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Inventing Anna


‘…while Inventing Anna is a dubious proposition morally, it’s more-ish as a television spectacle…’

If their handling of movies is increasingly patchy, streaming giant Netflix at least make some good shows; Ozark is one of the most popular, and breakout star Julia Garner has found a role to eclipse that backwoods money-laundering drama playing ‘fake German heiress’ Anna Delvey aka Anna Sorokin. Her story has already been the subject of something of a feeding frenzy of exposes, memoirs and articles; getting Netflix to part with $320,000 for her story is the latest chapter in Sorokin’s exploits, although it’s not mentioned within the scope of show-runner Shonda Rhimes’s eight-part series.

Even that opening paragraph outlines some of the difficulties here; should Sorokin’s behaviour win her a cash reward, whether the money is used for restitution or not? And Inventing Anna plays into such issues, with plenty of bling and flash as it depicts Sorokin’s penetration of the Manhattan elite on the pretext of starting her own foundation. The series doesn’t hold many surprises, but it is utterly compelling in the way that it parallels Anna’s ascent with the hard-scrabble life of the (fictional) pregnant journalist Vivian Kent (Anna Chlumsky) who attempts to capture her story in print. Kent interviews those duped by Anna, including accountant Alan Reed (Anthony Edwards) and various grasping hangers on. Chief amongst these is Rachel Williams (Katie Lowes) whose maliciously maxed-out credit card led to the uncovering of the deception, and Sorokin’s subsequent incarceration.

Unlike The Wolf of Wall Street, which swallowed Jordan Belfort’s tall-tales verbatim, Inventing Anna makes a virtue of telling the story of the victims, most of whom take a while to wise up to being Anna’s marks. Kent digs deeper into who Sorokin was, her childhood in Germany, and how exactly she managed to pass herself off as one of the NYC glitterati. It’s also clear that part of this deception was achieved by evasiveness; the less people knew about Anna, the more willing they were to project what they wanted to see, which was largely a potential ATM from which they could enrich themselves. This gives Inventing Anna a compulsive quality; we keep watching in the hope of seeing Anna brought to book, but as she stalls her trial judge to get the right chic couture for her court appearances, it’s unclear if Anna was ever really sorry for the damage she caused to those who offered her their friendship as part of the transaction.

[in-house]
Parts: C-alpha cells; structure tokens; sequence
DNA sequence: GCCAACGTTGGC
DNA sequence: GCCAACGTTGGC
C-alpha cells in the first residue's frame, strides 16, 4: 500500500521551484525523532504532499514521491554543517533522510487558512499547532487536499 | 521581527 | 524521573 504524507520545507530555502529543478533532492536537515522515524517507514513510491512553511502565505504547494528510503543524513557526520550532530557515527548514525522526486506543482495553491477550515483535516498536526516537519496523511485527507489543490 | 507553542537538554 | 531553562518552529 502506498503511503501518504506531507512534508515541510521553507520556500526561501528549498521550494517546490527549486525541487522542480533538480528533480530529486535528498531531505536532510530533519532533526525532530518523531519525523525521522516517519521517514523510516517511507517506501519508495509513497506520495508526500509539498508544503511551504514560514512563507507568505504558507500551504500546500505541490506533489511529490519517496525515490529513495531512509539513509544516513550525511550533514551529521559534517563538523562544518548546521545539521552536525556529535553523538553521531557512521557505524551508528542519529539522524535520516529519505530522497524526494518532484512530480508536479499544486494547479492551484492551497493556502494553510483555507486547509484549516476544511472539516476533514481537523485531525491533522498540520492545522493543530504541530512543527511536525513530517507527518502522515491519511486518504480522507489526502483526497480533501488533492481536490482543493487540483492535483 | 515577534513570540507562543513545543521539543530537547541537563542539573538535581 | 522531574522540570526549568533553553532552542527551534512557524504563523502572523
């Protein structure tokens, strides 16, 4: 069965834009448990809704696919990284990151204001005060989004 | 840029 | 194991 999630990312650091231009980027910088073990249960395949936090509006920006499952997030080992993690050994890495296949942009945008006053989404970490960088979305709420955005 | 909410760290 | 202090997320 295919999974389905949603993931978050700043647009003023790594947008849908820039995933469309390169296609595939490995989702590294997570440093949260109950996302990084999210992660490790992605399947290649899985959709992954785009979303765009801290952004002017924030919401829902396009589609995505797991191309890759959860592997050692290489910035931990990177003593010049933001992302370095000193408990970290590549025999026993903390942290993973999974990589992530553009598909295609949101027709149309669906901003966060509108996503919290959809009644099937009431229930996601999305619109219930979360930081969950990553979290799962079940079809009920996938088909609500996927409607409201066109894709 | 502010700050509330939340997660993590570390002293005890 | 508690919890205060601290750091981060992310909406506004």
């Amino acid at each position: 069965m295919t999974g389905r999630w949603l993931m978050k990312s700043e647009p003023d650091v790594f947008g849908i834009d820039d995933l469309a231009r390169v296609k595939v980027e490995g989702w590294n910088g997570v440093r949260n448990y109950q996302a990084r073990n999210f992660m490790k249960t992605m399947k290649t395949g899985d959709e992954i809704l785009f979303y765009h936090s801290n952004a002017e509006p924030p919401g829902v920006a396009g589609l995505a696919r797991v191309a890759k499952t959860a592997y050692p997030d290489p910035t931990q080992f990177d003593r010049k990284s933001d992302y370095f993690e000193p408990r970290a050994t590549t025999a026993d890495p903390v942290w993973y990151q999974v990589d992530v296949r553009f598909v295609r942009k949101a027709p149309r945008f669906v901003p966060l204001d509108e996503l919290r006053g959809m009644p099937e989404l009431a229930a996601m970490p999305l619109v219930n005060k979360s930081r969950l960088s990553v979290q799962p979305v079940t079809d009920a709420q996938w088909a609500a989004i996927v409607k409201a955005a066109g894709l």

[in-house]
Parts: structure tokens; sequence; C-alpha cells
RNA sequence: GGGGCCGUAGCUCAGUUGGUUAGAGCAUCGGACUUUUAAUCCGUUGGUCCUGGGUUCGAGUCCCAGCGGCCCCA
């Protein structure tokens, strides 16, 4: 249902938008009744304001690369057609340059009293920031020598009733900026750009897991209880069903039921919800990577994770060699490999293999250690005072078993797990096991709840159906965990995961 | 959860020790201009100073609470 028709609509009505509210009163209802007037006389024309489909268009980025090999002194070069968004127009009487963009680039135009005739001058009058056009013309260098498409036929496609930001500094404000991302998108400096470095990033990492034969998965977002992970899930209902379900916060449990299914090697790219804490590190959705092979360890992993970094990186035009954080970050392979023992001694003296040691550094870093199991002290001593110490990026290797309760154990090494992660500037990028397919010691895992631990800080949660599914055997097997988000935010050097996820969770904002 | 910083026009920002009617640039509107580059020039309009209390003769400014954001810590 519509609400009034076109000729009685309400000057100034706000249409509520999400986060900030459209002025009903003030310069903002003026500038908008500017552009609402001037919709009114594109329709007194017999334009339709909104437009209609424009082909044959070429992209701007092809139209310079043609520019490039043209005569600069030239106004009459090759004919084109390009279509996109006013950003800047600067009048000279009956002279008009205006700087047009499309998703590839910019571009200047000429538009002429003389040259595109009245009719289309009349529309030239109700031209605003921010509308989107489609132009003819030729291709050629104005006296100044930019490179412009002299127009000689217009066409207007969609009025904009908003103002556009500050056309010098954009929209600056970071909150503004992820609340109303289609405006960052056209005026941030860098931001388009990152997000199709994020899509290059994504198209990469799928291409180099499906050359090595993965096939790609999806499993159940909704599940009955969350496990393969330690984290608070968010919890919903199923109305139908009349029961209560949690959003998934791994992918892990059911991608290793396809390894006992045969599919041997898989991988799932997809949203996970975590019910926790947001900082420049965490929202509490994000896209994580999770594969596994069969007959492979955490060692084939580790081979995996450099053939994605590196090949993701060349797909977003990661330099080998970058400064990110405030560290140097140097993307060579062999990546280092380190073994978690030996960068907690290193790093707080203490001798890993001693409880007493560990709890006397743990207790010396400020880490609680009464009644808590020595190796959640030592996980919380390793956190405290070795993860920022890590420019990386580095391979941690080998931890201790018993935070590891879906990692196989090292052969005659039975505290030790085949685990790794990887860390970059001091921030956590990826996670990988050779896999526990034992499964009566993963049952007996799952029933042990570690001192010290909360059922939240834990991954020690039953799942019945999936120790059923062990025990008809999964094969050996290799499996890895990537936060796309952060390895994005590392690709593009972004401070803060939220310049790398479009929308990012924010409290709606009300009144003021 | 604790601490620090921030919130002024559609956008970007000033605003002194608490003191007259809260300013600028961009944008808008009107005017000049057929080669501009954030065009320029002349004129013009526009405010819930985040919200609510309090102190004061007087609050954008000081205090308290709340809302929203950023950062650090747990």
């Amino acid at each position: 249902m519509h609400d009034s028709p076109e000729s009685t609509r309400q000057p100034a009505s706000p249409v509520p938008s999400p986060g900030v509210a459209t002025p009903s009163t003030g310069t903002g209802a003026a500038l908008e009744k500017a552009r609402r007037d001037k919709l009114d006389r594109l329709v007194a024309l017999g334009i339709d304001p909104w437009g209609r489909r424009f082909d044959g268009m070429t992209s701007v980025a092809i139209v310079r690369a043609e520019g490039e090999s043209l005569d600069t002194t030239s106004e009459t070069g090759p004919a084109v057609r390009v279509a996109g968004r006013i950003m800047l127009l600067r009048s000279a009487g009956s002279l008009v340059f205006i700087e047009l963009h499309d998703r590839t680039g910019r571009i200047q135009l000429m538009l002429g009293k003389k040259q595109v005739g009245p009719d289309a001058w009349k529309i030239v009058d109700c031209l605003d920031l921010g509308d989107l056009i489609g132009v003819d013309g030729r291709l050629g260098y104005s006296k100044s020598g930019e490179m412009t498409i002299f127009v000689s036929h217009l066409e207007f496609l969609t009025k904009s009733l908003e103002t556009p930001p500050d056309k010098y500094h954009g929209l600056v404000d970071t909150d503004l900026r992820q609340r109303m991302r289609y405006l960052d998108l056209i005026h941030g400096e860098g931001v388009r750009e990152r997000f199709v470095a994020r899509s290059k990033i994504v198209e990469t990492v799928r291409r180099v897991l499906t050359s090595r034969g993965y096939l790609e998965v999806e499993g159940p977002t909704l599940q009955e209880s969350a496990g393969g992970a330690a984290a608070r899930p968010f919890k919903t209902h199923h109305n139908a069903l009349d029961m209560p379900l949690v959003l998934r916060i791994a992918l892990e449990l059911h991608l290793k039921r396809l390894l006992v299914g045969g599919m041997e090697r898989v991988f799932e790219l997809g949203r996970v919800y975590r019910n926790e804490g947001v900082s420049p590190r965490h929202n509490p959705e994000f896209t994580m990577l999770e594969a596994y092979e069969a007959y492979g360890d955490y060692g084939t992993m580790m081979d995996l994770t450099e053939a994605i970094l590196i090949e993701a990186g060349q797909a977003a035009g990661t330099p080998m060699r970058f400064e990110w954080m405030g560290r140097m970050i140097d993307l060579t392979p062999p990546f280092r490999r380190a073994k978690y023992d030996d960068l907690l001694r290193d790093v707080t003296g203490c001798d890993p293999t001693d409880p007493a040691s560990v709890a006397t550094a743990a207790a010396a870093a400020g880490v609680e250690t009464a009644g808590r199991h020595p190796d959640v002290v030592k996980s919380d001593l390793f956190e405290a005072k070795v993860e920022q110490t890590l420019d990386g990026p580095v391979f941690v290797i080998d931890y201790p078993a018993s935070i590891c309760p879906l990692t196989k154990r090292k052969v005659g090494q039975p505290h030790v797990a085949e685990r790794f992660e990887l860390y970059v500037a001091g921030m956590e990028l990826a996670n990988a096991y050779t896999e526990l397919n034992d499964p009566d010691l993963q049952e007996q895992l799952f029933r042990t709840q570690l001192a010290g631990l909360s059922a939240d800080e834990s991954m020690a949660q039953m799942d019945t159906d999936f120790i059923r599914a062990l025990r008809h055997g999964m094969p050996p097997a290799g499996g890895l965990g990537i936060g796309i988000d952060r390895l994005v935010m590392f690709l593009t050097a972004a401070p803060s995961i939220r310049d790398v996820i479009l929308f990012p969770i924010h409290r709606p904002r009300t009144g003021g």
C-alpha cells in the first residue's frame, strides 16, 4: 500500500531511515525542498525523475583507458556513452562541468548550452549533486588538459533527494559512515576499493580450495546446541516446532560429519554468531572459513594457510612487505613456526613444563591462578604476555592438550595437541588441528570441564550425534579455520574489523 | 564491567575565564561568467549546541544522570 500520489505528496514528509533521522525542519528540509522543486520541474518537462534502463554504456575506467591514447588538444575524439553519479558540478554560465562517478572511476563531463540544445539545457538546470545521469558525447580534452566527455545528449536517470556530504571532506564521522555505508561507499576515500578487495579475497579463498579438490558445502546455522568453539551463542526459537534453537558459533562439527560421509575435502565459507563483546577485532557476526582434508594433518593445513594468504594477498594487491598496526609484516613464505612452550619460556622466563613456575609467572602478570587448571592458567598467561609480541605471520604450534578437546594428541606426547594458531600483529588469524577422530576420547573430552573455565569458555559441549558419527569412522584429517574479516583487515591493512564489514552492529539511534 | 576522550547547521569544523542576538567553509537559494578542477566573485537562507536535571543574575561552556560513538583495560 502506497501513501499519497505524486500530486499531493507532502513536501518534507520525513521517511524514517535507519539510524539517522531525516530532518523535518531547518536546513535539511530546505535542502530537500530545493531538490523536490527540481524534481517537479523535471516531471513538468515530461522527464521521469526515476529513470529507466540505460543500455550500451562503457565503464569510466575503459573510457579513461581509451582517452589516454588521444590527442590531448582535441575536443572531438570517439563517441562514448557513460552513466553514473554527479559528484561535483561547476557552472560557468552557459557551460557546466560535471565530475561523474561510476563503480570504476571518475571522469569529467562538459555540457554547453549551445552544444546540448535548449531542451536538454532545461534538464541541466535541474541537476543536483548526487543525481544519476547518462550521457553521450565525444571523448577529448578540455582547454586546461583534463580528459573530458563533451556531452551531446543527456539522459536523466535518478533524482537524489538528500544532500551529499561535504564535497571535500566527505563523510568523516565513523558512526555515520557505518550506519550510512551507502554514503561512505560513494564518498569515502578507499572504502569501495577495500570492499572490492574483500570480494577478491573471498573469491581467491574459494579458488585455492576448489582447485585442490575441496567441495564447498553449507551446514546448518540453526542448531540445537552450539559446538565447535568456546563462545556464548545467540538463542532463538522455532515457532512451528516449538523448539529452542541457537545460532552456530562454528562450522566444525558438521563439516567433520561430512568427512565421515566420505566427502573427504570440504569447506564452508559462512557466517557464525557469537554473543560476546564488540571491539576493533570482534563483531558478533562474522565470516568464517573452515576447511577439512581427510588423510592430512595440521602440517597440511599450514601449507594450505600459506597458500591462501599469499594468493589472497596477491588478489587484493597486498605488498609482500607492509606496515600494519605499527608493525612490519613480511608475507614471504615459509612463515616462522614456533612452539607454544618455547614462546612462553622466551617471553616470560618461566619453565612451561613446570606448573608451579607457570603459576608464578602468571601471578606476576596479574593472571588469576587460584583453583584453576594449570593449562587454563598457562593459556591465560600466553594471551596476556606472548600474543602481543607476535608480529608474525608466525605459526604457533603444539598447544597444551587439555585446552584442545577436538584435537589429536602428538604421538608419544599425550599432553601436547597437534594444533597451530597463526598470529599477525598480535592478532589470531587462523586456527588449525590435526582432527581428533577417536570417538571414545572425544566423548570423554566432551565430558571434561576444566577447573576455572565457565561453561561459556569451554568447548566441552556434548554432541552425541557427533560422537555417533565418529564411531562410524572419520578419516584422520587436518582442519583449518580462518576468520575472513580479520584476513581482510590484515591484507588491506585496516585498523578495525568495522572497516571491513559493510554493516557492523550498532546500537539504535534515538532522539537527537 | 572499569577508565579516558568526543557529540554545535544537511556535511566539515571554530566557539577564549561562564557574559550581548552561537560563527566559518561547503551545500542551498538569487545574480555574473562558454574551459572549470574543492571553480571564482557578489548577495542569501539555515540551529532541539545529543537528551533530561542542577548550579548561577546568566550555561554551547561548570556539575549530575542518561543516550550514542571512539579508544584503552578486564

For all the glitz, and it’s undeniable, there’s also something grubby about the whole enterprise; by offering a ‘just the facts’ version of the story, Rhimes fudges exactly how we should feel about Anna, and it’s concerning that a large part of the show’s reportedly huge audience will inevitably see her as a heroine, taking on the establishment and carving out a legend for herself as an individual. Yet while Inventing Anna is a dubious proposition morally, it’s more-ish as a television spectacle, with Garner’s strangulated vowels and baby-talk complaints both distinctive and fun to imitate. Slick, detailed and hitting some dramatic heights in the final courtroom episode, Inventing Anna is oh-so-watchable, but moral questions remain about what the audience take-way from this story might be.


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    • It just endlessly repeats. Just started The Dropout and it seems alarmingly similar in telling a story about an unqualified young woman conning her way to the top and down again. Is anything else happening in the world right now?